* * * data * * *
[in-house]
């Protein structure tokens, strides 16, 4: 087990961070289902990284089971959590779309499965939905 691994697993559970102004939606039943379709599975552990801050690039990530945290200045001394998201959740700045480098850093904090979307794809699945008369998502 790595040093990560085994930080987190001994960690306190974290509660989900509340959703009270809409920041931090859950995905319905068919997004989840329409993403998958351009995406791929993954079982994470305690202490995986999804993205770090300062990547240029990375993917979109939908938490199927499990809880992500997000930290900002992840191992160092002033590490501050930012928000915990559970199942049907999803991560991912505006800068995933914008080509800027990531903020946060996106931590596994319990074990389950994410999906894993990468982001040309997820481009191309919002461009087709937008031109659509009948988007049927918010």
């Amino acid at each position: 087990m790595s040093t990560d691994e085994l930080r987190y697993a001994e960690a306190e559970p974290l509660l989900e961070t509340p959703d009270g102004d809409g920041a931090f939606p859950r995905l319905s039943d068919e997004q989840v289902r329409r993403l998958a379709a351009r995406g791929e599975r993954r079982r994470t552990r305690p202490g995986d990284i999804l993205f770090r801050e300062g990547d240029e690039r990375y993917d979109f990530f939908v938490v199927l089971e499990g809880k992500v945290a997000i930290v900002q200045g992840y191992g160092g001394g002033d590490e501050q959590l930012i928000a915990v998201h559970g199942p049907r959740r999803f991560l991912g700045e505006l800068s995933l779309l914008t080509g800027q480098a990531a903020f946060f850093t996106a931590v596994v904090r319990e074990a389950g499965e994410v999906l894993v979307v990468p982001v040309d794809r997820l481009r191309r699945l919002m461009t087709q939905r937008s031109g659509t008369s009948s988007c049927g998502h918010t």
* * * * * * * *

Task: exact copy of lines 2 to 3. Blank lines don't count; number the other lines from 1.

């Protein structure tokens, strides 16, 4: 087990961070289902990284089971959590779309499965939905 691994697993559970102004939606039943379709599975552990801050690039990530945290200045001394998201959740700045480098850093904090979307794809699945008369998502 790595040093990560085994930080987190001994960690306190974290509660989900509340959703009270809409920041931090859950995905319905068919997004989840329409993403998958351009995406791929993954079982994470305690202490995986999804993205770090300062990547240029990375993917979109939908938490199927499990809880992500997000930290900002992840191992160092002033590490501050930012928000915990559970199942049907999803991560991912505006800068995933914008080509800027990531903020946060996106931590596994319990074990389950994410999906894993990468982001040309997820481009191309919002461009087709937008031109659509009948988007049927918010």
């Amino acid at each position: 087990m790595s040093t990560d691994e085994l930080r987190y697993a001994e960690a306190e559970p974290l509660l989900e961070t509340p959703d009270g102004d809409g920041a931090f939606p859950r995905l319905s039943d068919e997004q989840v289902r329409r993403l998958a379709a351009r995406g791929e599975r993954r079982r994470t552990r305690p202490g995986d990284i999804l993205f770090r801050e300062g990547d240029e690039r990375y993917d979109f990530f939908v938490v199927l089971e499990g809880k992500v945290a997000i930290v900002q200045g992840y191992g160092g001394g002033d590490e501050q959590l930012i928000a915990v998201h559970g199942p049907r959740r999803f991560l991912g700045e505006l800068s995933l779309l914008t080509g800027q480098a990531a903020f946060f850093t996106a931590v596994v904090r319990e074990a389950g499965e994410v999906l894993v979307v990468p982001v040309d794809r997820l481009r191309r699945l919002m461009t087709q939905r937008s031109g659509t008369s009948s988007c049927g998502h918010t």